Alaska Marine Highway Ferries
Alaska ferries carry large numbers of passengers and vehicles to and from various cities and villages on the Gulf of Alaska and the Inside Passage. Technically referred to as the Alaska Marine Highway System, the ferry system also has year-round connections with Prince Rupert, British Columbia, and Bellingham, Washington (just north of Seattle). There are two main ferry routes, and they are not connected. The mainline route goes between Bellingham, Prince Rupert and the southeastern ports, and a separate route in the Southcentral part of the state has stops in Valdez, Seward, Homer and additional points.
Many passengers choose to take the ferry to places like Skagway, where they drive off the ferry and onto smaller highways that connect with the lengthy Alaska Highway.
Reservations usually don’t need to be made much more than 1 month in advance during the winter, but passengers should book their trip by December (or even earlier!) for summer ferry trips.
While ferries are smaller than cruise ships, they still provide a host of amenities which will make every trip comfortable and enjoyable. Passengers will have access to food and beverages, elevators, telephones, and entertainment. Cabins are offered on some ferries as well for passengers on longer voyages. On-board guides provide helpful travel tips as well as make announcements about points of interest the ferry passes by.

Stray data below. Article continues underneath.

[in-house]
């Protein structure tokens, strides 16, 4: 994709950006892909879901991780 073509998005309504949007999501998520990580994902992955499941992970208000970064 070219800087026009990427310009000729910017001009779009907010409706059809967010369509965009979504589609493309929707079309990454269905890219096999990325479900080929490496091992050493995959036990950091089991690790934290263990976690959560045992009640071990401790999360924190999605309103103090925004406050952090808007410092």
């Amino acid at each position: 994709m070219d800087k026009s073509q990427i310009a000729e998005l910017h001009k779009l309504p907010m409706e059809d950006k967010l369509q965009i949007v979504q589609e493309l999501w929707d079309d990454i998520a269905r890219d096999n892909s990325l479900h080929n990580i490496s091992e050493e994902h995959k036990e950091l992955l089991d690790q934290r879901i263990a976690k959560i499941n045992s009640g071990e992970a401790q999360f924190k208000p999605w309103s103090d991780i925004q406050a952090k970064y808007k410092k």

Before taking your vehicle aboard a ferry, be sure to read up on all of the rules and regulations. In short, any vehicle which is able to be legally driven (or towed) on the highway may be transported on a ferry. With respect to fares, the wider and longer your vehicle is, the more you will pay. Extra-wide vehicles which exceed 8 ½ feet in width will be charged 125% of the listed fare. While you will be able to visit your vehicle while you are at port, you must be accompanied by a crew-person to visit the vehicle during voyages, and usually only on longer voyages.